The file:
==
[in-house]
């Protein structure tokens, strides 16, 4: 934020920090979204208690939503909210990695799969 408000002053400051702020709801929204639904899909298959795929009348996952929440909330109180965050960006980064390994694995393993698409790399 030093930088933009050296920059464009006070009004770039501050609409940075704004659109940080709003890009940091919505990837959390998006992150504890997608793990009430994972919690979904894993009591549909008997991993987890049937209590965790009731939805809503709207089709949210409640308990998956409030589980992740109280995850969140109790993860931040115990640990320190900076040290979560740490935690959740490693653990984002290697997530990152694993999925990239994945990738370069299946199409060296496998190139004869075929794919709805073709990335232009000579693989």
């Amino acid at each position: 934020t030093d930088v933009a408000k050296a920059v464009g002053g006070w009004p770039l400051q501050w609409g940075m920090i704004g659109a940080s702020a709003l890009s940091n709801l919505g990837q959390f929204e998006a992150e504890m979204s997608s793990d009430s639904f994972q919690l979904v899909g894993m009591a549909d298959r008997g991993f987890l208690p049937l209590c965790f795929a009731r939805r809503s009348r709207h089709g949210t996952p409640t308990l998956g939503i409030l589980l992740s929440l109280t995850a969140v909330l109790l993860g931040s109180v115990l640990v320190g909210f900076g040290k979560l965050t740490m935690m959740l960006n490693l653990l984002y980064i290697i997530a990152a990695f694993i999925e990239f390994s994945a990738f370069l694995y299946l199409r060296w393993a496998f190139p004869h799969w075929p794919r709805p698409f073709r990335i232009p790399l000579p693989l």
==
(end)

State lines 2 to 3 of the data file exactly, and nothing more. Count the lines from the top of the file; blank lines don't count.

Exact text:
């Protein structure tokens, strides 16, 4: 934020920090979204208690939503909210990695799969 408000002053400051702020709801929204639904899909298959795929009348996952929440909330109180965050960006980064390994694995393993698409790399 030093930088933009050296920059464009006070009004770039501050609409940075704004659109940080709003890009940091919505990837959390998006992150504890997608793990009430994972919690979904894993009591549909008997991993987890049937209590965790009731939805809503709207089709949210409640308990998956409030589980992740109280995850969140109790993860931040115990640990320190900076040290979560740490935690959740490693653990984002290697997530990152694993999925990239994945990738370069299946199409060296496998190139004869075929794919709805073709990335232009000579693989």
């Amino acid at each position: 934020t030093d930088v933009a408000k050296a920059v464009g002053g006070w009004p770039l400051q501050w609409g940075m920090i704004g659109a940080s702020a709003l890009s940091n709801l919505g990837q959390f929204e998006a992150e504890m979204s997608s793990d009430s639904f994972q919690l979904v899909g894993m009591a549909d298959r008997g991993f987890l208690p049937l209590c965790f795929a009731r939805r809503s009348r709207h089709g949210t996952p409640t308990l998956g939503i409030l589980l992740s929440l109280t995850a969140v909330l109790l993860g931040s109180v115990l640990v320190g909210f900076g040290k979560l965050t740490m935690m959740l960006n490693l653990l984002y980064i290697i997530a990152a990695f694993i999925e990239f390994s994945a990738f370069l694995y299946l199409r060296w393993a496998f190139p004869h799969w075929p794919r709805p698409f073709r990335i232009p790399l000579p693989l």